Reckless Driving Charge No Longer Only Option for Stafford Deputies
– August 16, 2013 8:22 am
STAFFORD COUNTY, Va. – Sheriff’s deputies have a new tool when it comes to citing bad drivers.
Stafford County officials voted to change the county code and allow deputies to charge drivers with improper driving, a charge that previously wasn’t an option for deputies to place. Until now, deputies had to charge drivers with reckless driving and judges later had the option of reducing the offence down to improper driving.
The charge is normally handed out for those who are involved in minor crashes due to driver inattention.
“Most people are surprised when they learn a deputy’s only choice is to let them go, or write them a ticket for reckless driving,” said Stafford County Commonwealth Attorney Eric Olsen.
Improper driving amounts to a Class 3 Misdemeanor which can be cited for things like smoking a cigarette at a gas pump, having too much window tint on a car, not coming to a complete stop at a stop sign, and letting someone borrow a handicap parking placard, said Olsen.
One person who spoke out against the change, Stafford resident Paul Waldowski, of 8 Pickett Lane, disagreed with the change and urged the Stafford County Board of Supervisors to amend the county code.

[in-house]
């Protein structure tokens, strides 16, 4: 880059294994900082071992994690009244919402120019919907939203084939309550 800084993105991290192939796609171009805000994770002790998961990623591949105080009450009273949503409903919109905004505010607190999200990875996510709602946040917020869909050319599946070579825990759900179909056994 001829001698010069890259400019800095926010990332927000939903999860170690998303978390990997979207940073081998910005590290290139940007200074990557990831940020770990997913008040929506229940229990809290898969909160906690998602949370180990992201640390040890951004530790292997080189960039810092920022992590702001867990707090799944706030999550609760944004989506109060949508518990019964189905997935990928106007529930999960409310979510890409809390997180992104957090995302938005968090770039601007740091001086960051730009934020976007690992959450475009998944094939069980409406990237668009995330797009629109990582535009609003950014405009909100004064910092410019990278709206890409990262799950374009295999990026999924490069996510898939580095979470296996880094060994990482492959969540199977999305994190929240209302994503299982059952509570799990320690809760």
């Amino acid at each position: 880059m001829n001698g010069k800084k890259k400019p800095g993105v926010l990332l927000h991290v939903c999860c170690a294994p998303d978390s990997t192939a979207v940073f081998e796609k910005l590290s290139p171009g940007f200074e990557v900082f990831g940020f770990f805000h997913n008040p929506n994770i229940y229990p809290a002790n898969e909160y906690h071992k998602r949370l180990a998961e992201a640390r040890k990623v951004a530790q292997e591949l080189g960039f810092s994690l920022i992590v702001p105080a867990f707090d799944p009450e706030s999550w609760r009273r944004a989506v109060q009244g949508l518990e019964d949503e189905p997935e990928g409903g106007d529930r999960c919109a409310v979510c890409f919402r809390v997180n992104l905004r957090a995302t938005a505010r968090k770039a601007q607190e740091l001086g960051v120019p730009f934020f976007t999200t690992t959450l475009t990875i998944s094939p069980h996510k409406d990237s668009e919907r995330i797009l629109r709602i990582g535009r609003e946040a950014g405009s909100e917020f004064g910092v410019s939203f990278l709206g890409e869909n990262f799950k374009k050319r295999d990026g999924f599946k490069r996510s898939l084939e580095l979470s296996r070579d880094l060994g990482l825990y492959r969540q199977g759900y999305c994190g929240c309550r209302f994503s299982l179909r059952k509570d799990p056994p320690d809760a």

“I would agree with the Commonwealth Attorney if it was the 20th Century, but it’s not, and if you are texting or distracted while driving, you need to go through due process… all it takes is one accident, in once place, and one time… and there’s not enough law enforcement to catch everyone who needs to be caught,” argued Waldowski.
The Stafford Board passed the measure in a unanimous vote.
The move comes after Virginia’s General Assembly this year passed a bill from Prince William County Delegate Richard Anderson that makes texting while driving a first offense, meaning law enforcement officers can pull drivers over if they see the driver sending a text message.
Prior to the new law, law enforcement had to spot a more serious infraction of the law to stop a driver and then could cite texting while driving as an additional offense.
*This story has been corrected